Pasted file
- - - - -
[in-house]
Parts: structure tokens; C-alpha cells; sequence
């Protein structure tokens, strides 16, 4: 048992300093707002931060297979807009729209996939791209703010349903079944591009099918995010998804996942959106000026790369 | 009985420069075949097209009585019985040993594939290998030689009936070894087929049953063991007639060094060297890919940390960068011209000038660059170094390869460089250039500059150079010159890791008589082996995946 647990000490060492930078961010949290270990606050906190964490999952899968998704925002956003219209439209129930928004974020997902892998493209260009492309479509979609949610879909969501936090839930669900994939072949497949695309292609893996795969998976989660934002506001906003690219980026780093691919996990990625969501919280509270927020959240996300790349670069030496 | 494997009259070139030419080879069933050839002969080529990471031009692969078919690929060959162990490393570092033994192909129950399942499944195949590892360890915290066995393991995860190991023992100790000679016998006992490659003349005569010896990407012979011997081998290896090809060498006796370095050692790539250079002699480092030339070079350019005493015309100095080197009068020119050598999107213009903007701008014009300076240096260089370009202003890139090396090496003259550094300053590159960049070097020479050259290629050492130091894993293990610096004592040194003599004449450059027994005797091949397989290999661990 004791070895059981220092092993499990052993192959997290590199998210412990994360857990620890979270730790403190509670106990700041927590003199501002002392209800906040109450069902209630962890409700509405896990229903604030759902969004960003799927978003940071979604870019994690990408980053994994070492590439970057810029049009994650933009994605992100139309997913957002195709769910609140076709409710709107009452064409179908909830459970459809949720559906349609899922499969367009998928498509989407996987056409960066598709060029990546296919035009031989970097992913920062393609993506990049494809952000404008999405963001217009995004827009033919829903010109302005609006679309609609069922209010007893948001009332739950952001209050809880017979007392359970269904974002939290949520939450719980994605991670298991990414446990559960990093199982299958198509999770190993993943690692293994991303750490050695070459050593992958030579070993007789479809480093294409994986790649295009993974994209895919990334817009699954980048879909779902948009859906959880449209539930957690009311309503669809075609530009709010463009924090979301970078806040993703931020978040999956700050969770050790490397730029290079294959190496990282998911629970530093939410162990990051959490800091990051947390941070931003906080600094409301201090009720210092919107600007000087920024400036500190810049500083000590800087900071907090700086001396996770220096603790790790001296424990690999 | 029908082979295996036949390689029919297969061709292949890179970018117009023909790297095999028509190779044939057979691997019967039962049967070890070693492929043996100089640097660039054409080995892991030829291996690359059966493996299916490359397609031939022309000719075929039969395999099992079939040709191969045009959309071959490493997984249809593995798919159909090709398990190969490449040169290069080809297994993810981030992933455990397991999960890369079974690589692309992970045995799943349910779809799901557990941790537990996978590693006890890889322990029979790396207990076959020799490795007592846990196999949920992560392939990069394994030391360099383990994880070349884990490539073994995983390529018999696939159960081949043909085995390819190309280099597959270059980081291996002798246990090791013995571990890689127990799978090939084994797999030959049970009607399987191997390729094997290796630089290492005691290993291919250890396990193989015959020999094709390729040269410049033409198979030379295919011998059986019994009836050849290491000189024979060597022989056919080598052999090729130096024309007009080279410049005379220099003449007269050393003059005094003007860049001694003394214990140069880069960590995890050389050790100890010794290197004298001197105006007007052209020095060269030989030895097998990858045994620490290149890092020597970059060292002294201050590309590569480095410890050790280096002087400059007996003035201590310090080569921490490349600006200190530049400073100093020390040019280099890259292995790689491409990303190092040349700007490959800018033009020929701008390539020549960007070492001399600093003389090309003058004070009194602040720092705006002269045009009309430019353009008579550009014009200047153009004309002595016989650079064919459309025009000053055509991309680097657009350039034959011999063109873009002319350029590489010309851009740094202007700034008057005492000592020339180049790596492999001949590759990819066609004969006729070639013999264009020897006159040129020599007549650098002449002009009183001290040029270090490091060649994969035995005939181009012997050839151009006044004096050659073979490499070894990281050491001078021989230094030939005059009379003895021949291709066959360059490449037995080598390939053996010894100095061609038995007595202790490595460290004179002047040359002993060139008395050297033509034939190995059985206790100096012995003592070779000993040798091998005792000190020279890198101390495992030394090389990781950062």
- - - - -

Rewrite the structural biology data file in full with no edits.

[in-house]
Parts: structure tokens; C-alpha cells; sequence
């Protein structure tokens, strides 16, 4: 048992300093707002931060297979807009729209996939791209703010349903079944591009099918995010998804996942959106000026790369 | 009985420069075949097209009585019985040993594939290998030689009936070894087929049953063991007639060094060297890919940390960068011209000038660059170094390869460089250039500059150079010159890791008589082996995946 647990000490060492930078961010949290270990606050906190964490999952899968998704925002956003219209439209129930928004974020997902892998493209260009492309479509979609949610879909969501936090839930669900994939072949497949695309292609893996795969998976989660934002506001906003690219980026780093691919996990990625969501919280509270927020959240996300790349670069030496 | 494997009259070139030419080879069933050839002969080529990471031009692969078919690929060959162990490393570092033994192909129950399942499944195949590892360890915290066995393991995860190991023992100790000679016998006992490659003349005569010896990407012979011997081998290896090809060498006796370095050692790539250079002699480092030339070079350019005493015309100095080197009068020119050598999107213009903007701008014009300076240096260089370009202003890139090396090496003259550094300053590159960049070097020479050259290629050492130091894993293990610096004592040194003599004449450059027994005797091949397989290999661990 004791070895059981220092092993499990052993192959997290590199998210412990994360857990620890979270730790403190509670106990700041927590003199501002002392209800906040109450069902209630962890409700509405896990229903604030759902969004960003799927978003940071979604870019994690990408980053994994070492590439970057810029049009994650933009994605992100139309997913957002195709769910609140076709409710709107009452064409179908909830459970459809949720559906349609899922499969367009998928498509989407996987056409960066598709060029990546296919035009031989970097992913920062393609993506990049494809952000404008999405963001217009995004827009033919829903010109302005609006679309609609069922209010007893948001009332739950952001209050809880017979007392359970269904974002939290949520939450719980994605991670298991990414446990559960990093199982299958198509999770190993993943690692293994991303750490050695070459050593992958030579070993007789479809480093294409994986790649295009993974994209895919990334817009699954980048879909779902948009859906959880449209539930957690009311309503669809075609530009709010463009924090979301970078806040993703931020978040999956700050969770050790490397730029290079294959190496990282998911629970530093939410162990990051959490800091990051947390941070931003906080600094409301201090009720210092919107600007000087920024400036500190810049500083000590800087900071907090700086001396996770220096603790790790001296424990690999 | 029908082979295996036949390689029919297969061709292949890179970018117009023909790297095999028509190779044939057979691997019967039962049967070890070693492929043996100089640097660039054409080995892991030829291996690359059966493996299916490359397609031939022309000719075929039969395999099992079939040709191969045009959309071959490493997984249809593995798919159909090709398990190969490449040169290069080809297994993810981030992933455990397991999960890369079974690589692309992970045995799943349910779809799901557990941790537990996978590693006890890889322990029979790396207990076959020799490795007592846990196999949920992560392939990069394994030391360099383990994880070349884990490539073994995983390529018999696939159960081949043909085995390819190309280099597959270059980081291996002798246990090791013995571990890689127990799978090939084994797999030959049970009607399987191997390729094997290796630089290492005691290993291919250890396990193989015959020999094709390729040269410049033409198979030379295919011998059986019994009836050849290491000189024979060597022989056919080598052999090729130096024309007009080279410049005379220099003449007269050393003059005094003007860049001694003394214990140069880069960590995890050389050790100890010794290197004298001197105006007007052209020095060269030989030895097998990858045994620490290149890092020597970059060292002294201050590309590569480095410890050790280096002087400059007996003035201590310090080569921490490349600006200190530049400073100093020390040019280099890259292995790689491409990303190092040349700007490959800018033009020929701008390539020549960007070492001399600093003389090309003058004070009194602040720092705006002269045009009309430019353009008579550009014009200047153009004309002595016989650079064919459309025009000053055509991309680097657009350039034959011999063109873009002319350029590489010309851009740094202007700034008057005492000592020339180049790596492999001949590759990819066609004969006729070639013999264009020897006159040129020599007549650098002449002009009183001290040029270090490091060649994969035995005939181009012997050839151009006044004096050659073979490499070894990281050491001078021989230094030939005059009379003895021949291709066959360059490449037995080598390939053996010894100095061609038995007595202790490595460290004179002047040359002993060139008395050297033509034939190995059985206790100096012995003592070779000993040798091998005792000190020279890198101390495992030394090389990781950062």